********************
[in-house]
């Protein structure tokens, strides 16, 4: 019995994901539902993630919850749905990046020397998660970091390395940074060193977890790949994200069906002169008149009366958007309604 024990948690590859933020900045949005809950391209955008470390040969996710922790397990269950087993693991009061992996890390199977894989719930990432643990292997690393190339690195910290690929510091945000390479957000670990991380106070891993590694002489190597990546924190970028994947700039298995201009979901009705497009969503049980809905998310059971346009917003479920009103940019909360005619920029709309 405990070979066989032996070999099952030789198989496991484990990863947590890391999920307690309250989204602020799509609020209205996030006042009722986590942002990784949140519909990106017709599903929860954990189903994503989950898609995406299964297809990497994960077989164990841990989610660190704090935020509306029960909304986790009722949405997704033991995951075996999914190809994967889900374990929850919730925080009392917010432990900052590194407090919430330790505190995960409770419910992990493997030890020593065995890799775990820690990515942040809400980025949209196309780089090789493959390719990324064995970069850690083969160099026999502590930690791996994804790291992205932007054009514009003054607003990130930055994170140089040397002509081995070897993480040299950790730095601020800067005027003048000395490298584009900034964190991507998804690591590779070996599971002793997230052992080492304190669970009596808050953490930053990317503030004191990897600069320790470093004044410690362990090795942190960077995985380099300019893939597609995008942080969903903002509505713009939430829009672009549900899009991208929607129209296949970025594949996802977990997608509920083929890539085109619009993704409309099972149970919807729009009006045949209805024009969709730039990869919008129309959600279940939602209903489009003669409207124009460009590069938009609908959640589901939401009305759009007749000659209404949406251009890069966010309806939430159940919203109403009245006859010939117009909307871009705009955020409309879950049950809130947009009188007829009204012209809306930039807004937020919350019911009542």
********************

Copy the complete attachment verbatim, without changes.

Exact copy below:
[in-house]
């Protein structure tokens, strides 16, 4: 019995994901539902993630919850749905990046020397998660970091390395940074060193977890790949994200069906002169008149009366958007309604 024990948690590859933020900045949005809950391209955008470390040969996710922790397990269950087993693991009061992996890390199977894989719930990432643990292997690393190339690195910290690929510091945000390479957000670990991380106070891993590694002489190597990546924190970028994947700039298995201009979901009705497009969503049980809905998310059971346009917003479920009103940019909360005619920029709309 405990070979066989032996070999099952030789198989496991484990990863947590890391999920307690309250989204602020799509609020209205996030006042009722986590942002990784949140519909990106017709599903929860954990189903994503989950898609995406299964297809990497994960077989164990841990989610660190704090935020509306029960909304986790009722949405997704033991995951075996999914190809994967889900374990929850919730925080009392917010432990900052590194407090919430330790505190995960409770419910992990493997030890020593065995890799775990820690990515942040809400980025949209196309780089090789493959390719990324064995970069850690083969160099026999502590930690791996994804790291992205932007054009514009003054607003990130930055994170140089040397002509081995070897993480040299950790730095601020800067005027003048000395490298584009900034964190991507998804690591590779070996599971002793997230052992080492304190669970009596808050953490930053990317503030004191990897600069320790470093004044410690362990090795942190960077995985380099300019893939597609995008942080969903903002509505713009939430829009672009549900899009991208929607129209296949970025594949996802977990997608509920083929890539085109619009993704409309099972149970919807729009009006045949209805024009969709730039990869919008129309959600279940939602209903489009003669409207124009460009590069938009609908959640589901939401009305759009007749000659209404949406251009890069966010309806939430159940919203109403009245006859010939117009909307871009705009955020409309879950049950809130947009009188007829009204012209809306930039807004937020919350019911009542």